Yankees’ pitcher James Pazos, recently recalled to the big club is 25 today. He’s up because Alex Rodriguez was put on the DL with a hamstring strain. The Arizona native will be needed in the Yankees’ bull pen in middle relief since the starters have been nearly as awful as I’ve predicted right from the start of the season. Only CC Sabathia has performed above expectations, and his 7 innings last night provided a rare rest for the fatigued middle relief corps. The Yankees took Pazos in round 13 of the 2012 draft from the Torreros of the University of san Diego. He was called up in September 2015 but began this year at AAA Scranton.
Charles Nagy is 49 today. While pitching for University of Connecticut, he faced Seton Hall and their vaunted freshman Maurice Vaughn in the 1987 Big East tournament. This was the first time it was held in Bristol, CT-the home of ESPN-where it would remain for many years. Those who saw the bomb Vaughn hit off Nagy say it’s still traveling. Nagy was taken in round 1 in 1988 by the Indians while Vaughn went to the Red Sox the next year. Nagy collected a 129-105 record between 1990 and 2003. He was with the Indians until his final season when he went to San Diego. After 3 years as pitching coach with the D-Backs he now has that position with the Angels. He was an All-Star 3 times, between 1992 and 1999. He pitched for both the 1995 and 1997 Indians who made the World Series but lost. He lost game 3 of both World Series’ and from the bull pen was tagged with the loss in game 7 after a blown save by Jose Mesa.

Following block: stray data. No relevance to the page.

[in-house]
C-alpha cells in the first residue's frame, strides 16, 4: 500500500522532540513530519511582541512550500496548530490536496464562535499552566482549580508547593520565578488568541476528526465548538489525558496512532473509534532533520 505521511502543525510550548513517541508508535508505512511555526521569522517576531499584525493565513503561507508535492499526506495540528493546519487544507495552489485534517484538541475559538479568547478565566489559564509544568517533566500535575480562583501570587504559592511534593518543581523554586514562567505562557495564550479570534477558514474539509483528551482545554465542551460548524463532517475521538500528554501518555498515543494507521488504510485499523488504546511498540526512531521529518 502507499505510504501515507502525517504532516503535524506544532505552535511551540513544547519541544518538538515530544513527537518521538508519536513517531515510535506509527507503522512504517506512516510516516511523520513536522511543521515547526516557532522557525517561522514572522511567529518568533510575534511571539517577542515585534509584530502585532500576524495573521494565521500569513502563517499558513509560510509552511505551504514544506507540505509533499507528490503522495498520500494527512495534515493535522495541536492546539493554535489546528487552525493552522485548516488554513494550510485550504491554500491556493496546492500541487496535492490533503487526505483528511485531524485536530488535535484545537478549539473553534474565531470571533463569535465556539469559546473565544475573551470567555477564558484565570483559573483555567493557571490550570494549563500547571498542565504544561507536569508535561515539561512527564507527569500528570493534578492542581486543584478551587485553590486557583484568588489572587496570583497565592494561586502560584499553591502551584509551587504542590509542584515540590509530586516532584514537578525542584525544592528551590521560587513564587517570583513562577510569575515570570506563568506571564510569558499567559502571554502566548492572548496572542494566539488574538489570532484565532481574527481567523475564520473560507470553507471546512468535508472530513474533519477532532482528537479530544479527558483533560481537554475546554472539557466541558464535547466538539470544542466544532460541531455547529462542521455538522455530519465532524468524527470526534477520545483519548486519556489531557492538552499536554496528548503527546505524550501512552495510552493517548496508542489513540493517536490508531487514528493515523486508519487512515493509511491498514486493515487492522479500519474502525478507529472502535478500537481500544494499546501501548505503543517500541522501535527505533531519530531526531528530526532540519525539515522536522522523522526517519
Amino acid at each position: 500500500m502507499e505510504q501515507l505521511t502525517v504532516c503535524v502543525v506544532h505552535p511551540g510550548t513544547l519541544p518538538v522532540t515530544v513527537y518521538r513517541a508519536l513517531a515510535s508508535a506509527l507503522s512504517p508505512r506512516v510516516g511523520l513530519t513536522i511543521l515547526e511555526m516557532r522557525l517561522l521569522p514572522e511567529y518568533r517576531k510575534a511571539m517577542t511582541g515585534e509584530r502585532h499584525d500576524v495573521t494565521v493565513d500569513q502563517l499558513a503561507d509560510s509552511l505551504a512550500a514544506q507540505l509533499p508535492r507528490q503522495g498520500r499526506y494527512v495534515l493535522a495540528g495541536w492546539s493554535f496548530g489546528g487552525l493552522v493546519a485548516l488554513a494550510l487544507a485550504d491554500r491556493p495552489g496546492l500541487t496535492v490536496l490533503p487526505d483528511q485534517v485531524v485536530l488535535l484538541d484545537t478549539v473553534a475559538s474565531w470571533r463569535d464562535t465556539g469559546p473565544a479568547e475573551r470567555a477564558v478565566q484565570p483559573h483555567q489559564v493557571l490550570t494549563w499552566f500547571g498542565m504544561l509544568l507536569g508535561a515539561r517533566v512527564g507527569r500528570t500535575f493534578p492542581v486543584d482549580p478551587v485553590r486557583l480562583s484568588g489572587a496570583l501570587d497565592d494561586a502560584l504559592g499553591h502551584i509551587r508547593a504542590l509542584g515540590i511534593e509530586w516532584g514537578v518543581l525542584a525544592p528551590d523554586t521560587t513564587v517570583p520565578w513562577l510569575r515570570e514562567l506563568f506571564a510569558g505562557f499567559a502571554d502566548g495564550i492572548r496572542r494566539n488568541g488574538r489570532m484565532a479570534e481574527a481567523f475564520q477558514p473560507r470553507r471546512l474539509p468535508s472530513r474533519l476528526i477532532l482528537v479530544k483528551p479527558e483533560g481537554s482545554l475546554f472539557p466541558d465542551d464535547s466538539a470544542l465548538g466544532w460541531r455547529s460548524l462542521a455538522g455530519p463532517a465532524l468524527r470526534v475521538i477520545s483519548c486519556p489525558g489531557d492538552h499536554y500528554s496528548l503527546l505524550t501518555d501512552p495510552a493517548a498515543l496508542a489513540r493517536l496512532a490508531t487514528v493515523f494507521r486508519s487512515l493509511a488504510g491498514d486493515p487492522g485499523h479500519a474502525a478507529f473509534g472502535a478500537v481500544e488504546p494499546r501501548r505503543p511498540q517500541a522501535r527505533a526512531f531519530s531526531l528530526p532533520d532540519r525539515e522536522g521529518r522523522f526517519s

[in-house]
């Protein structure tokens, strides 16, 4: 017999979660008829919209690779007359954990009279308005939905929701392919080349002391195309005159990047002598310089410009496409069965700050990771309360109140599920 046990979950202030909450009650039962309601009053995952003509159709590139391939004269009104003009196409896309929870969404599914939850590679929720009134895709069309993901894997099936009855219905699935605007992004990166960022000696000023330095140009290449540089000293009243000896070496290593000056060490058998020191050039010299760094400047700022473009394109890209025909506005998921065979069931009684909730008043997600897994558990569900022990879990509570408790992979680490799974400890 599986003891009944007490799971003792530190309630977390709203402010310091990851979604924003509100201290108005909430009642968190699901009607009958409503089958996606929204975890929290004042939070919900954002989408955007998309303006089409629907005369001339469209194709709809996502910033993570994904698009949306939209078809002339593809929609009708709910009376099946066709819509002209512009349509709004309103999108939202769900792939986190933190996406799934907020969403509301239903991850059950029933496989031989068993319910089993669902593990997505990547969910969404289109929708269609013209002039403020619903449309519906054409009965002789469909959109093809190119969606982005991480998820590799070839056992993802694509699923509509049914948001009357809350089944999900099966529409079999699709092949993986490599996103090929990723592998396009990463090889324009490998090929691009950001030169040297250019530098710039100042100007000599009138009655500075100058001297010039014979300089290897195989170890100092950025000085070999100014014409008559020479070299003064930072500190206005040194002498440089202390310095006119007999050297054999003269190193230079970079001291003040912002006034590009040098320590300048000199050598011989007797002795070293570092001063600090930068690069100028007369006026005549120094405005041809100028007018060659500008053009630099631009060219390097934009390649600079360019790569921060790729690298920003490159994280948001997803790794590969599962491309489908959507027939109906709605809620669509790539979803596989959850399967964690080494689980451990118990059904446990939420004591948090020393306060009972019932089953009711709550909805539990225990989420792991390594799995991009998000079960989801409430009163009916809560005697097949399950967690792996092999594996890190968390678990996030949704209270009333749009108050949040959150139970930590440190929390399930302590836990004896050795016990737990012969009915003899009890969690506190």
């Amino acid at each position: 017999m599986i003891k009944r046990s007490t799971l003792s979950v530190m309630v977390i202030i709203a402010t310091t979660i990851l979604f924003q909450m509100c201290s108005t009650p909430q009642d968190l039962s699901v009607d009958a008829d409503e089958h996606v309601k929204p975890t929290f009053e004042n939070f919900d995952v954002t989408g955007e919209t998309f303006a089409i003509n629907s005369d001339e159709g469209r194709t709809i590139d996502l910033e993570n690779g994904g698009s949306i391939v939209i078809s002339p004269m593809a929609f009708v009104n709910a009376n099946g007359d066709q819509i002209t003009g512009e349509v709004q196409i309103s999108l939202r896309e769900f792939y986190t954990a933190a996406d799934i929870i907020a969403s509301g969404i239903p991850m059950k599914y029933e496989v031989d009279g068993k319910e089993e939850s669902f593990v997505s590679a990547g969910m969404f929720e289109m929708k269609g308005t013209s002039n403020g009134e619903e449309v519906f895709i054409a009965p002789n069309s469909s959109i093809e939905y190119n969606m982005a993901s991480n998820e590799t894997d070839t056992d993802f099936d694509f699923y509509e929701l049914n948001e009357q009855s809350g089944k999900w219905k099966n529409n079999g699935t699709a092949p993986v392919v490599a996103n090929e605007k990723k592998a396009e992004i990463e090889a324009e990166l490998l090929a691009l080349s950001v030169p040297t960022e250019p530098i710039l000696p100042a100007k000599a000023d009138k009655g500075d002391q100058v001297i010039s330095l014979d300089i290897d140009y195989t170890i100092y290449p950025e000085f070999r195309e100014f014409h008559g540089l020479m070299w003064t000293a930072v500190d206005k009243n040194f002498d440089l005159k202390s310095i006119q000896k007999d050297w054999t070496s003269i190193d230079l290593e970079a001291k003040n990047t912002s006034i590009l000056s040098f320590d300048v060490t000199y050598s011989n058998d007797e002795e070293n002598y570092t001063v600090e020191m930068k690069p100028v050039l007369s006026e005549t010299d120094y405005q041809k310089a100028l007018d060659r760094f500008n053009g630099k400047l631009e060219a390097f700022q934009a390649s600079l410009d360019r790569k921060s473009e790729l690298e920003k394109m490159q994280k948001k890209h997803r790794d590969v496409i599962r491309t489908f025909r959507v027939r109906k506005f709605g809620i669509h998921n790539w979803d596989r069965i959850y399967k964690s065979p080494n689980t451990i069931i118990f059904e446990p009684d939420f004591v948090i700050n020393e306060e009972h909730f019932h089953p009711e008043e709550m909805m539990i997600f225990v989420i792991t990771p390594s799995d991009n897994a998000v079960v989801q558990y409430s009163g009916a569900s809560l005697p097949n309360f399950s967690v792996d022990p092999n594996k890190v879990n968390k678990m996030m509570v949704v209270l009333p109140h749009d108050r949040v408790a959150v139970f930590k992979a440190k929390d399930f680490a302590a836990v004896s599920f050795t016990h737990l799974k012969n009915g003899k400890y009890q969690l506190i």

Infielder Jose Pagan was born this day in 1935 and died in June 2011 at 76. The native of Puerto Rico made the World Series with the Giants in 1962 and played on a World Series winner in Pittsburgh in 1971. Between 1959 and 1973 he was a career .250 hitter. His best year was in 1962 when he hit .259 with 150 hits for the Giants-the only time he got 150 hits. In game 7 of the 1971 World Series his 8th-inning double scored Willie Stargell with what would be the winning run of the 2-1 battle. He had been the shortstop for the Giants in his day, and was a third baseman and utility player during his time in Pittsburgh.0